by Dennis Altman
Scribe, $22 pb, 137 pp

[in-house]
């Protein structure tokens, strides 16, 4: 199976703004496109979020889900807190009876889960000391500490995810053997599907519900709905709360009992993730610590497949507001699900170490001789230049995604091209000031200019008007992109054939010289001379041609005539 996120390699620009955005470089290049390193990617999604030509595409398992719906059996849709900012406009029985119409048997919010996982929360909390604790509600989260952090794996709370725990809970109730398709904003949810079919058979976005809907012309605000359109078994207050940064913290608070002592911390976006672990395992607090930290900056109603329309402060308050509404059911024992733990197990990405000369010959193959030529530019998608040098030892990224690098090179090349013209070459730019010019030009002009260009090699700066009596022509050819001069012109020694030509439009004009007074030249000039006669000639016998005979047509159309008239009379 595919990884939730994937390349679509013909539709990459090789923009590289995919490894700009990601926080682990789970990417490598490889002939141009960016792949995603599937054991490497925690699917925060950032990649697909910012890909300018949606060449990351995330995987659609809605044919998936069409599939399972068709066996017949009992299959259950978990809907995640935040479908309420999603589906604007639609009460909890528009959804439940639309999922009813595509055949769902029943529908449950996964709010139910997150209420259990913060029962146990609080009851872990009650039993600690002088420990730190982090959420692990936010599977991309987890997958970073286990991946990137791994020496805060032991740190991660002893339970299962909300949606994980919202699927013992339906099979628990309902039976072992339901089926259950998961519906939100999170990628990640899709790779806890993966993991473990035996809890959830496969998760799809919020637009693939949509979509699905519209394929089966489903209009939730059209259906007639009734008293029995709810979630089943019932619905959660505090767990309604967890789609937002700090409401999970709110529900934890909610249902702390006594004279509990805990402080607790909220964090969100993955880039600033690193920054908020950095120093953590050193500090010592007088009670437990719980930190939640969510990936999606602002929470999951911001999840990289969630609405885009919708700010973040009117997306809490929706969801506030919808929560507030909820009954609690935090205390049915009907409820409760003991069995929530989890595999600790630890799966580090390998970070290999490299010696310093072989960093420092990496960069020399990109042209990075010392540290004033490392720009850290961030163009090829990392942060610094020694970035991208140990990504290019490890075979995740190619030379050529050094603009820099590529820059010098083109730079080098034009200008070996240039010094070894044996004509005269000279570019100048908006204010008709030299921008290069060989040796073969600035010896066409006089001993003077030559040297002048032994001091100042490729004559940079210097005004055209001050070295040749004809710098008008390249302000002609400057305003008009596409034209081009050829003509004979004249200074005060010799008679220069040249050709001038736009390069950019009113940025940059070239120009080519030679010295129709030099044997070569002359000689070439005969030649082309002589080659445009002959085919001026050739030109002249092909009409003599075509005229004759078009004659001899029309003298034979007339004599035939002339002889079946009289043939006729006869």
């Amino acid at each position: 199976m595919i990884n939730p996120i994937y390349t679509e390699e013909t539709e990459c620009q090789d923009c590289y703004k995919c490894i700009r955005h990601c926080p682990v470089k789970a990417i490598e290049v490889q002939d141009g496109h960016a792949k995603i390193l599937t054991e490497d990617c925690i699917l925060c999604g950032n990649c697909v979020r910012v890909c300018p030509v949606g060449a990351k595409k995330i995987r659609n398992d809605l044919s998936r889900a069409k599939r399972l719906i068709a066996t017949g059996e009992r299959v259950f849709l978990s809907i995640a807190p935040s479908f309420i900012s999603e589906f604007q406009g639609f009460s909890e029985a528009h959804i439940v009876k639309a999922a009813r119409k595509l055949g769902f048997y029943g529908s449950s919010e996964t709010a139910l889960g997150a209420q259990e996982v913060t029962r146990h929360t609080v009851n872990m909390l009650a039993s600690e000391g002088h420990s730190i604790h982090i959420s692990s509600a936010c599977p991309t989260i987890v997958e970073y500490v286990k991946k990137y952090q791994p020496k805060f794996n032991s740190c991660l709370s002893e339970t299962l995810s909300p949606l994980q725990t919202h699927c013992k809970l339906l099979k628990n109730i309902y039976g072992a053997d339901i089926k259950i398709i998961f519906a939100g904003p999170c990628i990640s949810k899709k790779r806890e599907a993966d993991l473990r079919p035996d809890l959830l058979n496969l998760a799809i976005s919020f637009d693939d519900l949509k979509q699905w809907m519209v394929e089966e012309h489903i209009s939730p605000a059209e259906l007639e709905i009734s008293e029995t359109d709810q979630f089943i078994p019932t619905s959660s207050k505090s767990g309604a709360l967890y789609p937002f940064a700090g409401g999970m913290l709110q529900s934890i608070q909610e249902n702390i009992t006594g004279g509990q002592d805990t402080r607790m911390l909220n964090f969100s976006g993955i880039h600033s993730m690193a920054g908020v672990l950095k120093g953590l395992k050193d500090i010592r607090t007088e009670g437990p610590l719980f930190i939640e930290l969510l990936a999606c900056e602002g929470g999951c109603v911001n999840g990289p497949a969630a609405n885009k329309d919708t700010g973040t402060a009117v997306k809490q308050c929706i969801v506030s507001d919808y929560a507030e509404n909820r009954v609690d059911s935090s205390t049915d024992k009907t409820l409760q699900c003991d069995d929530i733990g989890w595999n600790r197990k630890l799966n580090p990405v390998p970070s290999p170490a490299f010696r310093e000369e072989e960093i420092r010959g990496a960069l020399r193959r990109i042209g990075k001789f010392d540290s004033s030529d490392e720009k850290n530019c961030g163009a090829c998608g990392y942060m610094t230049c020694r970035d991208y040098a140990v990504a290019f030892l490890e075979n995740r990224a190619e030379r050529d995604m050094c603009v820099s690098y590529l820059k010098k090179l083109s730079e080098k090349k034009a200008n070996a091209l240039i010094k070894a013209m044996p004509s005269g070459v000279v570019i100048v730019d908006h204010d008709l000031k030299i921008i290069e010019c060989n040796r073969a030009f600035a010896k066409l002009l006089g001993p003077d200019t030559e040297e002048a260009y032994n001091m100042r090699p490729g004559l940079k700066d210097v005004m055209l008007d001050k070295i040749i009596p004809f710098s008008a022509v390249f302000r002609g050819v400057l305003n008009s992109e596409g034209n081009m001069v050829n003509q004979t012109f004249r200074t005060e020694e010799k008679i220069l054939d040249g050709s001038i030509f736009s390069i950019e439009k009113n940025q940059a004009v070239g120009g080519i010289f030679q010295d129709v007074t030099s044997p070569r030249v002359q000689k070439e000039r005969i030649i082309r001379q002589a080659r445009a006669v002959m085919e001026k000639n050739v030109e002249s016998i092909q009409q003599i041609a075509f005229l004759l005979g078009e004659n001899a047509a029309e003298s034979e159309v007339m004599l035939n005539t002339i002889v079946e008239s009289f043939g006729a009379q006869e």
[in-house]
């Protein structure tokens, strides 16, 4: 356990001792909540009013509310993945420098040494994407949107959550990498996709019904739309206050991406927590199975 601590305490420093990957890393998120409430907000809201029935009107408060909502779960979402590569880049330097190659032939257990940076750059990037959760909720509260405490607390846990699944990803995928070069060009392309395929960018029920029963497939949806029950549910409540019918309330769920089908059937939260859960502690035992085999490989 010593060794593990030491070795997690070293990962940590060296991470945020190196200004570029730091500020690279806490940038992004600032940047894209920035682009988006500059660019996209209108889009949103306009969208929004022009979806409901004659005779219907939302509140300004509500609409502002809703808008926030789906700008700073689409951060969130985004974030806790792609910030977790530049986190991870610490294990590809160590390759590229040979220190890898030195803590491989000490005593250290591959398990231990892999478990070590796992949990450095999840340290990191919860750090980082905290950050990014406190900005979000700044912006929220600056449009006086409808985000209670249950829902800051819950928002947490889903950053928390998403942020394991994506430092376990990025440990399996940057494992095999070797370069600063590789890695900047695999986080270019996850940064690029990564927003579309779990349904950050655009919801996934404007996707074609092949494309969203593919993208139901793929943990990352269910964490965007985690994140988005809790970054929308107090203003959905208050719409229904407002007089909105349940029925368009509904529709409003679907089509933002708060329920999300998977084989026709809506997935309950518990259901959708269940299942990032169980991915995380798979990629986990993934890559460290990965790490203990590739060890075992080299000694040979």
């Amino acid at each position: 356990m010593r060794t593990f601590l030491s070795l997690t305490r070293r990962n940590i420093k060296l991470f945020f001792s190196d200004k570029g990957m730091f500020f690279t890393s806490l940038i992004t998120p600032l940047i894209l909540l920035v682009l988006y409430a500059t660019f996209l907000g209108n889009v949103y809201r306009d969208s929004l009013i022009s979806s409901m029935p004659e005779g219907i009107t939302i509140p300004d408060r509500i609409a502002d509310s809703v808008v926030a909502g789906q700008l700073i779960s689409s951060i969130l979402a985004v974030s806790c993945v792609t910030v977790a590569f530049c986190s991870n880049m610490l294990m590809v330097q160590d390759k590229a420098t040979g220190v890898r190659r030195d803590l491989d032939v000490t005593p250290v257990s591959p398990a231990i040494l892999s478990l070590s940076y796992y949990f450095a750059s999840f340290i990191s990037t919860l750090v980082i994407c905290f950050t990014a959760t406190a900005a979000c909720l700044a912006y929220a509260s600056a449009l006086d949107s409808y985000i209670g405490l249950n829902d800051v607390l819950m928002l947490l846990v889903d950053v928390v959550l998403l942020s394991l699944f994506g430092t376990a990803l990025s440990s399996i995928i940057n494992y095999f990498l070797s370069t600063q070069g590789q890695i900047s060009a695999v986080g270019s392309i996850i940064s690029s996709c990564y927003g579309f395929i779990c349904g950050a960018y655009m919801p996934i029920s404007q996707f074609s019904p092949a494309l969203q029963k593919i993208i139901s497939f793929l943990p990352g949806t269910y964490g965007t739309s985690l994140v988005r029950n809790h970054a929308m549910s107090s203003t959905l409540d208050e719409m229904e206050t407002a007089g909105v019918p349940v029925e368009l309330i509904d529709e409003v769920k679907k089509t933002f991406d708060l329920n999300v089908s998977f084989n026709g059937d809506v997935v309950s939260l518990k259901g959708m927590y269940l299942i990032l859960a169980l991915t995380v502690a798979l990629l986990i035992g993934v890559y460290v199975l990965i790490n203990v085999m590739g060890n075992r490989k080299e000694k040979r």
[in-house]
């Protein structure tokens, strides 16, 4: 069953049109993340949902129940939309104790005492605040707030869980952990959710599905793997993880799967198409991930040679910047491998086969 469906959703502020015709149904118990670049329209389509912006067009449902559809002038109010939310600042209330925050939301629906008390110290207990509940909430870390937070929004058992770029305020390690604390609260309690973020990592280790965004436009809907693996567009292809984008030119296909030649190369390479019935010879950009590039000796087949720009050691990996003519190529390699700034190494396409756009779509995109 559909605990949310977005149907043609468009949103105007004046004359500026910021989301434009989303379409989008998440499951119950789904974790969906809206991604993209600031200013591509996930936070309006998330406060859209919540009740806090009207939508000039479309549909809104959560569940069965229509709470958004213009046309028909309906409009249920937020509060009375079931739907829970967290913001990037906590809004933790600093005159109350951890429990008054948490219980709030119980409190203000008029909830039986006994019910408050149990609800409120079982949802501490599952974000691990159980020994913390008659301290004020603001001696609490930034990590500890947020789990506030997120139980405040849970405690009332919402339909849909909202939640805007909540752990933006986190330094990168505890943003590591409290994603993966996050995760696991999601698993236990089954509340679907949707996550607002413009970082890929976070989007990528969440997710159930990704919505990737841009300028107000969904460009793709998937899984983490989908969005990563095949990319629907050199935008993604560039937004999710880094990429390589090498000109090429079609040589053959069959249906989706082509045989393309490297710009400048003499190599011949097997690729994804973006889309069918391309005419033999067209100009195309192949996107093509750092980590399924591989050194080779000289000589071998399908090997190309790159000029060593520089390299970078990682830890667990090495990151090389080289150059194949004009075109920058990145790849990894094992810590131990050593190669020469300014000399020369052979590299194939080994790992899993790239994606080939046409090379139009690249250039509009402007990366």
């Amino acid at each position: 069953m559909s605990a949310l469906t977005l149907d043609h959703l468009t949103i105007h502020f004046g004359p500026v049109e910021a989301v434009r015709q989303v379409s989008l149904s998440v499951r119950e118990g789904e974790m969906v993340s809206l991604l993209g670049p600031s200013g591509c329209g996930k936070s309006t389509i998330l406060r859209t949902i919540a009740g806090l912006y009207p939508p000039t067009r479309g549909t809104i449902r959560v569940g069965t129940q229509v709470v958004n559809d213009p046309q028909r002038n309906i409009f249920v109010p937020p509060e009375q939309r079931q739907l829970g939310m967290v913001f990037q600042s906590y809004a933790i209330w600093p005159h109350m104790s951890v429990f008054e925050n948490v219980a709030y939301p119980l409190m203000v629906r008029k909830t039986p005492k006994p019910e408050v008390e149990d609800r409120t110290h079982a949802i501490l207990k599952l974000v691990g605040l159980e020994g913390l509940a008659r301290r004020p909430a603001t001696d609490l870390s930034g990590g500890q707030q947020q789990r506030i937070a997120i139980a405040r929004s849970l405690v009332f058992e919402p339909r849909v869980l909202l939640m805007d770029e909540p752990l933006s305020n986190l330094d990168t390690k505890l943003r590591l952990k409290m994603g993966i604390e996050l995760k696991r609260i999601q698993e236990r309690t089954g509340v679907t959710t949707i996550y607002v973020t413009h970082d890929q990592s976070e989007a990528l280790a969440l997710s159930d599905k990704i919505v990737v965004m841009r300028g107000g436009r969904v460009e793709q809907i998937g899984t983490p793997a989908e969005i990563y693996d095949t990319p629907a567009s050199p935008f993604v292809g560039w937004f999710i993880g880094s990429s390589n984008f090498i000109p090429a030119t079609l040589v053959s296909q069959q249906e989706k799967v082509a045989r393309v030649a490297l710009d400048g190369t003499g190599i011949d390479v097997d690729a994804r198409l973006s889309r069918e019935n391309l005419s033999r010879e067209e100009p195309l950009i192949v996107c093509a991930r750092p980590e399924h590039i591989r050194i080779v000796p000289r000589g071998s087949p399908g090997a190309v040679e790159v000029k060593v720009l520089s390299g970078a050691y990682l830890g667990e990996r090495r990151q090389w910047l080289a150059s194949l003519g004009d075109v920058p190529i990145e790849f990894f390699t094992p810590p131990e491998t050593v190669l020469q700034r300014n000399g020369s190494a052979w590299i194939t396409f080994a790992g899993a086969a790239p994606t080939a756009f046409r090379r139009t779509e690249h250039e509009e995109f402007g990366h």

That quintessential Australian–American, Rupert Murdoch, recently counselled Australians against ‘the facile, reflexive, unthinking anti-Americanism that has gripped much of Europe’. While I confess to a certain Schadenfreude when the chief propagandist for the second Iraqi war, which has contributed mightily to that European alienation, seeks to come to grips with the war’s consequences, I think it unlikely that Australia will go down the European path. For Australians, the American relationship looms much larger than it does for Europeans. As Dennis Altman shows in his elegant and argumentative essay 51st State?, the relationship is deep-rooted in our history, psyche, and culture. We were, after all, one by-product of the American War of Independence. For him, the danger is not so much anti-Americanism but that, in ‘a world dominated by the American imaginary’, we, like Rupert’s News Corporation, might lose our national identity.